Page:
Traditions matter deeply to me.  (Even traditions at their genesis.)

Which means, on this day, on the way into the ranch, we would be stopping at The Donut Mill in Woodland Park, Colorado.

This time my dad was able to join us for our adventures, making even these sticky sweet treats even sweeter.

We all oohed and ahhed over their unnecessarily gigantic cinnamon roll (large enough for an entire family) and we all enjoyed our ice cream or our donuts.  (My choice was a maple glazed donut.  I just loves me the maple.)  I asked again, the same as last year, “Hey guys – doesn’t this donut shop have the best view of any donut shop ever?”  (It does.)



And then we drove right on, down the picturesque road with views for days, past the tiny town of Deckers – a “town” apparently consisting of one shop, one restaurant and a beautiful wide river made for fly fishing.

Turn left on the dirt road.  Okee Dokee Brothers turned on to “Good Old Days”.  (A song we all agreed not to listen to on the entire 25 hour drive out just to save it for this particular moment.)

And I slow it all down.

Nine miles of dirt and narrow lane, wide views and rising excitement.



I’ve already switched my phone to airplane mode (where it will rest happily for seven glorious days) and I want time to come as close to standing still as it possibly can.

The plan is to Make It All Linger.

Yes sir.  Yes sir – those days were fine.
Yes sir.  Yes sir – but these are the good old times.

We’re all quiet, but united in our affection for this ranch.  The boys are anxiously awaiting me to grant to them permission to stick their heads (eh, their entire bodies) out of our sunroof.

My dad is in the passenger seat and I’m behind the wheel and I’m grinning and then I feel tears (you know how I do) and I have to say out loud, “Oh you guys.  You know me and you know I have to just say out loud some ridiculous things I’m feeling.”

Rushing wind from the rolled down windows and the open sunroof and Lost Valley Ranch dust settling in the car and sweet silence and attentive kind ears.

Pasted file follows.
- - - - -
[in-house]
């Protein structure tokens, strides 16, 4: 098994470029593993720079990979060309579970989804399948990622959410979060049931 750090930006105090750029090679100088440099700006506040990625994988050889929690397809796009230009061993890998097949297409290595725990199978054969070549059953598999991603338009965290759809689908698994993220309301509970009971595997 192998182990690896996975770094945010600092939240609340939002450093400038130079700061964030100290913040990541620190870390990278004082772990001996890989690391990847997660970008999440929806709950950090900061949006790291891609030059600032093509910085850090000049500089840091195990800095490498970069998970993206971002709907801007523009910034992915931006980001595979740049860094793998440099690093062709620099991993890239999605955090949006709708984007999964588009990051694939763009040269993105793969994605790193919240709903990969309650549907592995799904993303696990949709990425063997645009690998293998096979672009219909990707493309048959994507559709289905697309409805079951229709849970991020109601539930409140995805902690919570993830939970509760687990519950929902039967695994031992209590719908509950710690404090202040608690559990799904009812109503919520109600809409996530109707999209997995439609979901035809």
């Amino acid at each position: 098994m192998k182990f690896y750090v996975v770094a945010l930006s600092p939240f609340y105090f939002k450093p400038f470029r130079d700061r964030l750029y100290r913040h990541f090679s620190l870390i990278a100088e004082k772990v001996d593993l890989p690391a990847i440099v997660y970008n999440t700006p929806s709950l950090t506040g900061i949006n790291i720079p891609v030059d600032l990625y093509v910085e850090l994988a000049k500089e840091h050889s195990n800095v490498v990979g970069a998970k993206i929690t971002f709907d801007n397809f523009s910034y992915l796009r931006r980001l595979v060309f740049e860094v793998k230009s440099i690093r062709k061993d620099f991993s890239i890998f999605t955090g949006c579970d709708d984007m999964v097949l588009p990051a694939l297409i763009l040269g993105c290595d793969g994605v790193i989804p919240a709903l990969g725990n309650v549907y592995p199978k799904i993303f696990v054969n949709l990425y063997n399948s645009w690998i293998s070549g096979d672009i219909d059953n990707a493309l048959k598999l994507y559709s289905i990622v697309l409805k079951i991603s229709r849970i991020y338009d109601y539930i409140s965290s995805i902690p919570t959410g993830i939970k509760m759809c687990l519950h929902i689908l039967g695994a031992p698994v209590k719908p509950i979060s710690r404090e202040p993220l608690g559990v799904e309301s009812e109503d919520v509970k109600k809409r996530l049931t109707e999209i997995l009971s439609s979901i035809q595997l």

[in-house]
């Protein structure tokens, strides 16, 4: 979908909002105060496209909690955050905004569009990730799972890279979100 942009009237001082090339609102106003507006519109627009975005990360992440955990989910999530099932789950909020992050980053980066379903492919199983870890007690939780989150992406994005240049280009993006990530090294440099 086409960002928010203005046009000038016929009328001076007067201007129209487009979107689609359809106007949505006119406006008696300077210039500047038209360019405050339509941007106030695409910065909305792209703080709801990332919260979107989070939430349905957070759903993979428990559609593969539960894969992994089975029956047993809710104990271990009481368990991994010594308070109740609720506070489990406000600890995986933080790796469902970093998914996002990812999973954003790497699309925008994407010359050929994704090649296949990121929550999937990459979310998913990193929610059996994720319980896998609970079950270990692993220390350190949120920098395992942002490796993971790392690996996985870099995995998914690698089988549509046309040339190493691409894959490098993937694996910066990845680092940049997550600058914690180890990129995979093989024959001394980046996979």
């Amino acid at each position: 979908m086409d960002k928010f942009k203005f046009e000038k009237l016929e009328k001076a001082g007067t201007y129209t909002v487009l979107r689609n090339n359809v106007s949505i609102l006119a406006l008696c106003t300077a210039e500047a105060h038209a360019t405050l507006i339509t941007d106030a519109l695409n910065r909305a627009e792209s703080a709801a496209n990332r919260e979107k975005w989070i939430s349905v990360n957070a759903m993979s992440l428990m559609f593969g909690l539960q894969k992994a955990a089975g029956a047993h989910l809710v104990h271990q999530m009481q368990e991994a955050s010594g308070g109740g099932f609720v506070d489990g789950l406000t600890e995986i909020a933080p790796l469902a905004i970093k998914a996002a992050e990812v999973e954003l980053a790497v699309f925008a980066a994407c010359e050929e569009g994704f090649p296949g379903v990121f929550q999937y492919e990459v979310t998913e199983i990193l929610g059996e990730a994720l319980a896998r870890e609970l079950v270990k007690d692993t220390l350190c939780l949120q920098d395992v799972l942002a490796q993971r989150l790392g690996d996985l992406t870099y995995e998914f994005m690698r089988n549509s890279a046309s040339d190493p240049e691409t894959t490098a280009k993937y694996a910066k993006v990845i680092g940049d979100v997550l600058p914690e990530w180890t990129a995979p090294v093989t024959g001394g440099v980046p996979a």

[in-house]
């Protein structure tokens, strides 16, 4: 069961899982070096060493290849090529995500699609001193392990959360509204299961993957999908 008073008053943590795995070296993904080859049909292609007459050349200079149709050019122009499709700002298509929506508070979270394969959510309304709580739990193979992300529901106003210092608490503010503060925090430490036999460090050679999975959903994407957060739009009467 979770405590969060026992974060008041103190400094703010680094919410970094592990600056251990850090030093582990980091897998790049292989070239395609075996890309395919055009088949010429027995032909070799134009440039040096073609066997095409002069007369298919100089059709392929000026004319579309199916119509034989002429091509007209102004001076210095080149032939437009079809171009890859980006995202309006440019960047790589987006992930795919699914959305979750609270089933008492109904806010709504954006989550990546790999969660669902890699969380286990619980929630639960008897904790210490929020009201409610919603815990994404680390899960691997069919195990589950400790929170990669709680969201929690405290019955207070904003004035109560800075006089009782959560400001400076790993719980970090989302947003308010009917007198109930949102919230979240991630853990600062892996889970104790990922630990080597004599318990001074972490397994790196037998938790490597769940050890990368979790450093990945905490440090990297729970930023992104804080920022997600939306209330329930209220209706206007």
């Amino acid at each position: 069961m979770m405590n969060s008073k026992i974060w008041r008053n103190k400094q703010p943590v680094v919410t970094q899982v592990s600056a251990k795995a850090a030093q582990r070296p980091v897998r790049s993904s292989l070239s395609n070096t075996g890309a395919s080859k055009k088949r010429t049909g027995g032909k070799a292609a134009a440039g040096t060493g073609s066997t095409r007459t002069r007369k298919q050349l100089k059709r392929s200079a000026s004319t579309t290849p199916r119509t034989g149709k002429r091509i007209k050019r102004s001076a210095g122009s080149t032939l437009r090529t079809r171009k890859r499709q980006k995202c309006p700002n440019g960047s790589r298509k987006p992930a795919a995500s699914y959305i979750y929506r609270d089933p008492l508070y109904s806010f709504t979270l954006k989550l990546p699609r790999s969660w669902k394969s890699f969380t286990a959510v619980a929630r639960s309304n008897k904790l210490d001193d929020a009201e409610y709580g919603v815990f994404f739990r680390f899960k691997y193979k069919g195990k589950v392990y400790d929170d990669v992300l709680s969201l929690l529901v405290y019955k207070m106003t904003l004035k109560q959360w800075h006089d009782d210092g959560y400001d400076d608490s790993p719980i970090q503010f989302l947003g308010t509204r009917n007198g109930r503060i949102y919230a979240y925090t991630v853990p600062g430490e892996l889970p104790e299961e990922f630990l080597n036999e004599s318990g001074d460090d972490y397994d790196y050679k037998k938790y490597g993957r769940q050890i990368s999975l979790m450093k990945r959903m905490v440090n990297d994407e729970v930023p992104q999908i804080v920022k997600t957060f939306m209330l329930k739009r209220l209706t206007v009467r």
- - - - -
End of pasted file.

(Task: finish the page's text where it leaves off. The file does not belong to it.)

“Last year this ranch was a divine miracle for our family.  And I was so grateful for what it gave to us.  I never thought we could have a second year.  And we even get to bring Grandpa along too.”

I sigh.  Deeply.  The satisfied variety.

And Piper Finn, always my advocate, chirps up.  “That is NOT ridiculous Mommy.  I think that’s beautiful.”

The turn in the road arrives that is our mark for heads out the sunroof.

The boys have unbuckled and burst through before I can blink.  I laugh and we talk about their view and Dad looks at me, “You want to join those boys, don’t you?”

Suddenly I realize that he is right.  I do.



And so we switch drivers and I poke my body up through the sunroof with my sons and I get to be both the mom and the daughter all at once and it feels like the perfect way to start this week.  Piper embraces her fear of all the dangers and warns us continuously about the dangers of what we are doing.  Until Grandpa makes an offer.  “Piper, it’s safe up there and lots of fun.  I’ll give you $5 if you just give it a try.”



Seat belt off and blonde haired daughter perched with us in a matter of seconds.

All it took to conquer her fear was $5?



We’re greeted at the cattle guard with an oooooh-ahhhh and a pair of smiling cowboys.

If last year’s entrance was all Anticipation and Novelty, then this year’s entrance was all Enthusiasm and Homecoming.



Almost every one of the guests at the ranch this week are returning guests from last year.  Piling out of the car it was hugs and high fives and how’s it going?

How good it is to be welcomed.

The same sort of magic is here to greet us.  Logs stacked in our cabin’s fireplace – just so, top log branded LVL.  Names on the door as a welcome.  Tidy rooms.  Welcome notes.  Snacks and drinks awaiting.



I felt like family.  Like we belonged.

The kids’ comfort levels were through the roof.

At the corral, we’re assigned our horses – Otto gets his Ace and Bergen will eventually saddle up on Joanie – Mosely’s trusty steed from last summer.  London is on Annie, Dad gets Dallas.  When they ask me if I want last year’s ride I confess that I do not.  “Shiloh just wasn’t speedy.  Can I get a faster horse this year?”




I find it ironic, superstitious, suspicious even, disconcerting, hilarious, when the head wrangler Anthony smiles at me and asks, “How about Kansas?”

I know this could end badly.  Let’s hope it’s redemption and not foretelling.  Fingers crossed that Kansas doesn’t turn out to be a tornado under my saddle.